Modelling: The first step involves creating mathematical models that represent the physical and chemical processes occurring in the plant. These models include mass and energy balances, reaction kinetics, transport phenomena and thermodynamic properties of the materials involved.

Control Systems: Process dynamics simulation helps in the design, analysis and optimisation of control systems for the chemical plant. Engineers can develop and test different control strategies to maintain process variables within desired ranges and ensure stability and safety.

Equipment Performance: The simulation considers the behaviour of individual equipment such as reactors, distillation columns, pumps and heat exchangers. This information aids in identifying potential bottlenecks, inefficiencies and opportunities for improvement.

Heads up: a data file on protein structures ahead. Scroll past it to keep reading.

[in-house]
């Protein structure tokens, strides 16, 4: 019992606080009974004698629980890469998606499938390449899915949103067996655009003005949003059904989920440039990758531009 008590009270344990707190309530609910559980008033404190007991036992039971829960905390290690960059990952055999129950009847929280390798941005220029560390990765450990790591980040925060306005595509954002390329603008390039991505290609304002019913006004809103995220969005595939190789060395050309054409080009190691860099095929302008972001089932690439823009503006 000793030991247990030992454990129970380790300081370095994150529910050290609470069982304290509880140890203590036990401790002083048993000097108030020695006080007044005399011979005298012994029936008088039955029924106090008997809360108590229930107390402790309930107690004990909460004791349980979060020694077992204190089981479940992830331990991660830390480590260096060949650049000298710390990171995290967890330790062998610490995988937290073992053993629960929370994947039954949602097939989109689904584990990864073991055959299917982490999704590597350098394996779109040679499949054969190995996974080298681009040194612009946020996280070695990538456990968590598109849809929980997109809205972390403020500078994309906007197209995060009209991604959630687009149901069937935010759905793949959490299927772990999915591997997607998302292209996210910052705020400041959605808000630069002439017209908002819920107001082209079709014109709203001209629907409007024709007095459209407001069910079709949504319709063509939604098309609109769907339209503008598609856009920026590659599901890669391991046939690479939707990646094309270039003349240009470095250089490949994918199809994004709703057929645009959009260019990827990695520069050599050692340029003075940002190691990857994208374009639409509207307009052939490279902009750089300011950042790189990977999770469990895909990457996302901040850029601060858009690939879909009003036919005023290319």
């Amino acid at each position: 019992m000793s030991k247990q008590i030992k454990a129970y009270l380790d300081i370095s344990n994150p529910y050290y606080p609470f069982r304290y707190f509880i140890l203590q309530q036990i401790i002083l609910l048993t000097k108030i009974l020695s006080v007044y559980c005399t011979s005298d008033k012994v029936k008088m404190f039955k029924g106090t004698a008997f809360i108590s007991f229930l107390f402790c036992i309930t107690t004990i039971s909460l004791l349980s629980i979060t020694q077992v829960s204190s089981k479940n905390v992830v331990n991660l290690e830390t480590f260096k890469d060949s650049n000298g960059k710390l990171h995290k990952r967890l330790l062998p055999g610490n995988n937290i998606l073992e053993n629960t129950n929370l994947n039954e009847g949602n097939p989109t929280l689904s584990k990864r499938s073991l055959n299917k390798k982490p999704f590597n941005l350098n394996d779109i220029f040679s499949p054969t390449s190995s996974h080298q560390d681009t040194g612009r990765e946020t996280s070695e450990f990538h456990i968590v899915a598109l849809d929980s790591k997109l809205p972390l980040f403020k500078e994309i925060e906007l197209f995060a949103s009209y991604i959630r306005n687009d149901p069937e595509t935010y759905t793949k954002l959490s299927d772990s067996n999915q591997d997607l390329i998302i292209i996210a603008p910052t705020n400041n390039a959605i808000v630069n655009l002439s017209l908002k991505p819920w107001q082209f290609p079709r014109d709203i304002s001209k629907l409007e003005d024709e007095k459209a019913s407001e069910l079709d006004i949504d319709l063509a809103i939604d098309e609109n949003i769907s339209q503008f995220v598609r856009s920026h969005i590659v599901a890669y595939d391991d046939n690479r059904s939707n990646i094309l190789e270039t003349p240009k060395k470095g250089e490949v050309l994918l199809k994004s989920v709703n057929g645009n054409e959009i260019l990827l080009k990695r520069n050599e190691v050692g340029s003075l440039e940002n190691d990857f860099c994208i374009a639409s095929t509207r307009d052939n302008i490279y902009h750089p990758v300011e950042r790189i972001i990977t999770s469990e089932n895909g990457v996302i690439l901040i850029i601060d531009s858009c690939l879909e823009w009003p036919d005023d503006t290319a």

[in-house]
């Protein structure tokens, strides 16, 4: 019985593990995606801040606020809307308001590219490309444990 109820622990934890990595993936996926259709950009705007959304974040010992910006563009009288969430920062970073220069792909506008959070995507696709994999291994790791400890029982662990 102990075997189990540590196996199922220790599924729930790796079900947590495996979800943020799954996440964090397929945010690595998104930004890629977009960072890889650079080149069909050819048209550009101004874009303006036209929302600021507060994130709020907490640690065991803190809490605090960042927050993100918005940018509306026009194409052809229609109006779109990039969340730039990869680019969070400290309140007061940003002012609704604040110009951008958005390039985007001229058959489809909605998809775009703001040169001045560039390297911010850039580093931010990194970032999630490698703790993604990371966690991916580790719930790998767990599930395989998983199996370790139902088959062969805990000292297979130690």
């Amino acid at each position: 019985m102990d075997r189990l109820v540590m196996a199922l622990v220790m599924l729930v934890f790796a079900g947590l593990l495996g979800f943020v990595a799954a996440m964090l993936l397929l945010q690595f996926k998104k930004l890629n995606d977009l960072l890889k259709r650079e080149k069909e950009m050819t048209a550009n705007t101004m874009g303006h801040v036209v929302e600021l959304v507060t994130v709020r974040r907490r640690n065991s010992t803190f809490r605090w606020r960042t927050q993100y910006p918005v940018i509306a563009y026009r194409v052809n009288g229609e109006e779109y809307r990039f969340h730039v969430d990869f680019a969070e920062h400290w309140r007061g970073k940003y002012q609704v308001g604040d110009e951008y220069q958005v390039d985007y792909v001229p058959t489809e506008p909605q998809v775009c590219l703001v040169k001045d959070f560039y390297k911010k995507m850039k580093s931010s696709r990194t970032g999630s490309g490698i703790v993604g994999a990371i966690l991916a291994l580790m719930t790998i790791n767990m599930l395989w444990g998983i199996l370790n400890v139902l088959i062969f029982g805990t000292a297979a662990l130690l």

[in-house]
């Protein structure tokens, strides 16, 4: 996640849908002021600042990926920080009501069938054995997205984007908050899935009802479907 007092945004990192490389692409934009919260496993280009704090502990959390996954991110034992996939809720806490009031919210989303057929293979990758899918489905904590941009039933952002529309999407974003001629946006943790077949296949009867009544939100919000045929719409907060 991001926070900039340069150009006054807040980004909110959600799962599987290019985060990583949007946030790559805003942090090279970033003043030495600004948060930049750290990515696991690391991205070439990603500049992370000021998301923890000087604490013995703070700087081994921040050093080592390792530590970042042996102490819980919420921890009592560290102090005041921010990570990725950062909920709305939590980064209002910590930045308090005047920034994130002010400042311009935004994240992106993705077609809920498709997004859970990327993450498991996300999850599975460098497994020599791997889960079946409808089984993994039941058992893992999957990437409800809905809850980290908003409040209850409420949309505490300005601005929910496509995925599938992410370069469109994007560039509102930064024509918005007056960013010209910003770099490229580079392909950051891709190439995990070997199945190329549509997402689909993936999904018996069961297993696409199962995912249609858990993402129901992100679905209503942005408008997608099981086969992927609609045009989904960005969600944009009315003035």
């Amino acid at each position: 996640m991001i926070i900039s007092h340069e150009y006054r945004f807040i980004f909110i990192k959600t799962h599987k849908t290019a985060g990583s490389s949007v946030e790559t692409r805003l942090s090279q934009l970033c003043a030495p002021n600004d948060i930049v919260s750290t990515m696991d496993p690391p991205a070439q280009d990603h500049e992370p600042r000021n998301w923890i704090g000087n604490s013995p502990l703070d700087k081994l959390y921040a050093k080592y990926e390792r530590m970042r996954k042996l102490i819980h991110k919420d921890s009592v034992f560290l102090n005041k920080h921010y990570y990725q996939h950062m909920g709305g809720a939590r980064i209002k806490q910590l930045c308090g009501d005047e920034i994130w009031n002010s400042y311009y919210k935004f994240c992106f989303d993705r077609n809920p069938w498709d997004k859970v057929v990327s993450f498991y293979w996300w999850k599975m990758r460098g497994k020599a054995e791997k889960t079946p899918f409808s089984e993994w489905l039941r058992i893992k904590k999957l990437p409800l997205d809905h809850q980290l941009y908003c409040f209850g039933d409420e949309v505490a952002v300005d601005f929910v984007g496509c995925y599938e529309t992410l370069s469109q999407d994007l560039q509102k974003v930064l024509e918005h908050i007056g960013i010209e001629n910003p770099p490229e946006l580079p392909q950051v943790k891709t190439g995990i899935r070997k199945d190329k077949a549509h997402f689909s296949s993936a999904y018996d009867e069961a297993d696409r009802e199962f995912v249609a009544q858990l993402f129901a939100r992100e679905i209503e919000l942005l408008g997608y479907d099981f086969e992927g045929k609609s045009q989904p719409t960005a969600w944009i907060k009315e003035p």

Transient Analysis: Unlike steady-state simulations, process dynamics simulations take into account time-dependent behaviour. It helps to analyse how the process variables change over time due to varying inputs, disturbances and system response. Such a simulation allows engineers to investigate the system's behaviour during start-up, shut-down, or when subjected to sudden changes or disturbances. Understanding transient behaviour is crucial for safety and process optimisation.

Scenario Analysis: Engineers can run various scenarios by altering parameters and inputs to assess the plant's response under different conditions. This helps in evaluating the plant's robustness and identifying critical operating points.

Troubleshooting and Optimisation: Process dynamics simulation assists in troubleshooting issues that may arise during plant operation. By analysing the dynamic behaviour, engineers can identify the root causes of problems and propose solutions for optimisation.

Training and Safety: Dynamic simulations can also be used for training operators, allowing them to learn how the plant behaves under different conditions without risking the actual plant. This contributes to improved safety and efficiency.